TÜV SÜD: Petrol additives in diesel cause engine damage
Munich - Winterised diesel is now on sale at the pumps of fuel stations. Its special additives protect the fuel from increasing in viscosity during cold weather and preventing it from being pumped to the engine. Car drivers once mixed petrol with diesel to improve fuel flow in sub-zero temperatures – but this may cause major damage to today’s engines, warn the experts at TÜV SÜD. They offer some tips about driving with diesel in the winter months.
Now and again the old chestnut comes up that a little petrol should be mixed with diesel fuel in winter. Intended as good advice for diesel vehicle drivers, the tip of adding petrol to their diesel is not only long superseded but can actually cause damage to modern engines. TÜV SÜD expert Eberhard Lang has this warning: “Today’s winter diesel is already adequately protected against the process known as ‘waxing’ or ‘gelling’. Modern engines and fuel injection systems react poorly to petrol admixtures, and may even be damaged by the action if the worst comes to the worst.” The reason for this is that petrol reduces the lubricating abilities of the diesel oil, causing modern high-pressure pumps and fuel injection valves to suffer. As a consequence engine parts may suffer increased wear or possibly seize up, potentially resulting in complete failure of components or even the whole engine.
Cause:The diesel fuel sold in the summer months tends to undergo a process known as ‘waxing’ when temperatures drop slightly below zero; the paraffins in the diesel oil solidify into flakes of substances related to candle wax that can clog filters, lines, pumps and jets. As a result the engine fails to start, or stops going while drivers are on the road in low temperatures. The effect disappears when the car is brought into an environment such as a warm garage; however, the electronic systems in modern engines register the problem and may prevent the car from being restarted until they are reset.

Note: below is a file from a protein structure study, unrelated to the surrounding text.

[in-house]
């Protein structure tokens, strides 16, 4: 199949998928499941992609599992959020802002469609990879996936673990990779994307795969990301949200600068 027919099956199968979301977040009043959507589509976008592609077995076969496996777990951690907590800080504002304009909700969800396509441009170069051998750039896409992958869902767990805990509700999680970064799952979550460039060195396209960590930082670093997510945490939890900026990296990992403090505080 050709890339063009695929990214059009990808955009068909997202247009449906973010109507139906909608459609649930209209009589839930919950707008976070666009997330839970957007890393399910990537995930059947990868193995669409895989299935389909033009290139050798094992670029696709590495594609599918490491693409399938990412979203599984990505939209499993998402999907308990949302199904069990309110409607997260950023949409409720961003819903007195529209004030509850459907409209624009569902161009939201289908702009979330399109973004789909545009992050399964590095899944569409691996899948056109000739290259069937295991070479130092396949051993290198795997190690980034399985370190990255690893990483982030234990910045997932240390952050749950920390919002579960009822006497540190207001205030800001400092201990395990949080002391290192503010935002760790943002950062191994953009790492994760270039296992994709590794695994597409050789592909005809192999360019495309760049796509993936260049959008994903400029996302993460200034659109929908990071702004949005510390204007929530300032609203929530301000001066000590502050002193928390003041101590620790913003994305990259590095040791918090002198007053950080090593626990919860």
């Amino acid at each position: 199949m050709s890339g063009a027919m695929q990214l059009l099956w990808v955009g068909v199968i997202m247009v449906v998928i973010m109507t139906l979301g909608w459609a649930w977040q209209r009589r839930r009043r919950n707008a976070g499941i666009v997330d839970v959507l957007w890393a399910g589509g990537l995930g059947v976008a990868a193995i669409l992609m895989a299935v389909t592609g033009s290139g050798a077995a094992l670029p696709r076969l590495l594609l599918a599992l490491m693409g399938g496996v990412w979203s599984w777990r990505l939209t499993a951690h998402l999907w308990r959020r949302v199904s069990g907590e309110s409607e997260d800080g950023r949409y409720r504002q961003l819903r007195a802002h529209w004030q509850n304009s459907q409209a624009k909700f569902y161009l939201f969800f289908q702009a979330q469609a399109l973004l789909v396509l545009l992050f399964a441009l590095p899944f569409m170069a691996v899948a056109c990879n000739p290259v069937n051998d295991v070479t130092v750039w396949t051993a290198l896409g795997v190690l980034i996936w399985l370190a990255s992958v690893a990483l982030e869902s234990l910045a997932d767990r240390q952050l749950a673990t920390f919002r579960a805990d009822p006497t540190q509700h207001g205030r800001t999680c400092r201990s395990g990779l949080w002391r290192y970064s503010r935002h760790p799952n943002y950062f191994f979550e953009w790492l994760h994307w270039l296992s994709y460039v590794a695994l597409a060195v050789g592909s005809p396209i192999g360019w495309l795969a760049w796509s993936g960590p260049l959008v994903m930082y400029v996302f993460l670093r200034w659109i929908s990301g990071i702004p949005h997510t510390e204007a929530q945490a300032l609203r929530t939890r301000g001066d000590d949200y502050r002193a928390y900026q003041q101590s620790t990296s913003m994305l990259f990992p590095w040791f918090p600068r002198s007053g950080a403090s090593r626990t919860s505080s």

What to do: For the past several decades, from November to the spring Germany’s mineral oil industry has only supplied fuel stations with ‘winterised’ diesels containing anti-waxing additives, which are guaranteed for use up to minus 20 degrees Celsius. Branded fuels in Germany generally offer protection against temperatures of up to minus 22 - minus 28 degrees Celsius. Austria and Switzerland likewise supply winterised diesel; in fact, Swiss fuel stations even stock ‘polar diesel’ in chillier regions. This is a fuel type also widespread in Scandinavia that is safe up to a minimum of minus 30 degrees. However, fuel stations do not provide winterised diesel in more southern climes where frost is a rarity. For drivers that fill up their tanks in Southern Italy, planning to make the most of the high mileage of their low-cost diesel by travelling to the Alps, Lang advises refuelling before they hit the colder areas.
Reserve: The TÜV SÜD expert also points out a further source of risk: depending on when and where the reserve fuel can was last filled up, it may contain summer diesel. “If summer diesel is used to refuel a vehicle in an emergency, we urgently advise filling up at the next fuel station. This will dilute the summer fuel with fuel that can cope with the ambient temperatures”, says Lang. Of course, filling the reserve can with winterised fuel is the safest procedure of all.
Water: If a diesel vehicle fails to start in cold weather, the culprit could be a further property of this fuel type: its water content. Diesel oil always contains a small quantity of water, which is usually extracted and collected by a special filter in the engine. However, it may also freeze in the engine and block the fuel supply system. Regular filter maintenance by professionals is helpful to prevent this. While many modern cars have a filter heating system, this will be of no avail if the car has been parked in the bitter cold.